A what’s what of Canada’s fast-moving real estate sector from real estate expert and founder of Crescendo Equity, Mathew Moxness. For more news and insights on Canadian real estate and the factors that shape the sector, explore the Crescendo Equity blog.
Following peak activity in March, Canada’s housing market is cooling down rapidly. According to a report by TD economist Rishi Sondhi, this decline owes to tighter stress test rules, sinking bond yields, and eroding affordability. That said, home sales are still remarkably strong and are on track to surpass 2020’s numbers.
Buying and Selling
In spite of the fact that conditions are cooling in Canada’s overall housing market, real estate is booming in small cities and towns throughout the country. Big-city-dwellers migrating to smaller cities and towns is a trend that was spurred by the pandemic, but experts expect that the trend will persist as people continue to seek better affordability and value when it comes to real estate.
According to a survey by Royal LePage, 13 percent of homeowners in the Greater Toronto Area, 14 percent in Greater Vancouver, and 12 percent in the Greater Montreal Area own more than one property. And 64 percent of those secondary property owners in the GTA, 65 percent in GV, and 35 percent in the GMA are collecting rental income. Royal LePage’s findings also revealed that young buyers are more inclined than ever to capitalize on the real estate market by investing in property.
In Canada, the annualized inflation rate was 3.1 percent in June, down from 3.6 percent in May. Despite the slight decrease, a 3.1 percent rate is still above the Bank of Canada’s target. Moreover, analysts say that abnormally high inflation rates could be here to stay given Canada’s slower rate of economic recovery following the COVID-19 pandemic.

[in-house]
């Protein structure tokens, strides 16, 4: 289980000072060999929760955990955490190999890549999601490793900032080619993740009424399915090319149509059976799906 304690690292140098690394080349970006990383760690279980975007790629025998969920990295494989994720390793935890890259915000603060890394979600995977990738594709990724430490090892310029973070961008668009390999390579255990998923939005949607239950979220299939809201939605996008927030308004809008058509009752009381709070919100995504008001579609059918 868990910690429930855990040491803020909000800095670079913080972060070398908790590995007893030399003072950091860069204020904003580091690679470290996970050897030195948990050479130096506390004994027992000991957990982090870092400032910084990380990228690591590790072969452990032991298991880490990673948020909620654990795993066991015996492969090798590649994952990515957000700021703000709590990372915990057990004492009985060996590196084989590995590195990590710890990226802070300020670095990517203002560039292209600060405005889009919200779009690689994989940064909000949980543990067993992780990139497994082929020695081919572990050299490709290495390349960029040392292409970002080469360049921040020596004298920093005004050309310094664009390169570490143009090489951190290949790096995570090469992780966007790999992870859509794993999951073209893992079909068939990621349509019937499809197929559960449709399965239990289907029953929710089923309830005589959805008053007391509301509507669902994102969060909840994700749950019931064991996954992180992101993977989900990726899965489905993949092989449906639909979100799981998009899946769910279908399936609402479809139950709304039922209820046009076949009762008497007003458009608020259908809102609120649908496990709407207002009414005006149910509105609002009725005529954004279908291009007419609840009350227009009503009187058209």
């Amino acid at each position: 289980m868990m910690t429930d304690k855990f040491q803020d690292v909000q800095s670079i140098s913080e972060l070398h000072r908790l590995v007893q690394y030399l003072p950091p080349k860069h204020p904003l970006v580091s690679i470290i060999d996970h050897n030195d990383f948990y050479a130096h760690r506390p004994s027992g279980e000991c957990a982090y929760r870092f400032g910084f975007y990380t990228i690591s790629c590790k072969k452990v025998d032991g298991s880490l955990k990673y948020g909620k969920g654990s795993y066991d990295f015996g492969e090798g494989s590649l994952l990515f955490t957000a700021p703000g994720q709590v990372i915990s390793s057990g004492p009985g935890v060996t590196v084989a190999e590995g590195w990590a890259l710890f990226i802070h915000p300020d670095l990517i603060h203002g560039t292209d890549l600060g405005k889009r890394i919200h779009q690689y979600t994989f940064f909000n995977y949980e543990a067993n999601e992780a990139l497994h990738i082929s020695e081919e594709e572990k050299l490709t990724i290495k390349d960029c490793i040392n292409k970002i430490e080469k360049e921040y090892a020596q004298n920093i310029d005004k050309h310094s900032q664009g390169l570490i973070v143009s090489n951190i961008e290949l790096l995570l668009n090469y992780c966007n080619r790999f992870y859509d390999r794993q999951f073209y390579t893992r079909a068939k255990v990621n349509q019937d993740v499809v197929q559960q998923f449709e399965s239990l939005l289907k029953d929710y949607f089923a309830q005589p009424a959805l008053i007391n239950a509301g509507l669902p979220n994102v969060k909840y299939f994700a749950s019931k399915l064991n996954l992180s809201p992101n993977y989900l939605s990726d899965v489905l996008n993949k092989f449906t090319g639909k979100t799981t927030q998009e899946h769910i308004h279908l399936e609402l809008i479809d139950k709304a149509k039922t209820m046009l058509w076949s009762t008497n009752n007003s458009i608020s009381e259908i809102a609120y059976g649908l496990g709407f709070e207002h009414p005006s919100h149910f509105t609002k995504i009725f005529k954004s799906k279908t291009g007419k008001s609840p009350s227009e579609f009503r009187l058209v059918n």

Toronto-based startup, Promise Robotics, is bringing emerging technologies to the home building industry. The company is tapping into the modular construction method, using automation, advanced manufacturing, cloud computing, and artificial intelligence (AI) to speed up the home building process and add affordable housing to the market faster.
Though the word unprecedented has been thrown around an awful lot lately, real estate conditions during the pandemic were, in fact, unprecedented. But what goes up must come down. We are now in the midst of a steep decline, but this is not necessarily cause for concern if you have a vested interest in Canada’s housing sector. For some context, let’s refer back to Rishi Sondhi’s housing update. He writes that: (a) less demand in the interim will give the supply side a chance to catch up, (b) population growth (fuelled by immigration) will pick up very shortly, which will play a part in driving demand back up, and (c) it’s estimated that Canadian households have over $240 billion in excess savings and the latest Bank of Canada Survey of Consumer Expectations suggests roughly ten percent of these excess funds will be used towards down payments. In the meantime, Canada’s real estate market is in a good place to weather the descent.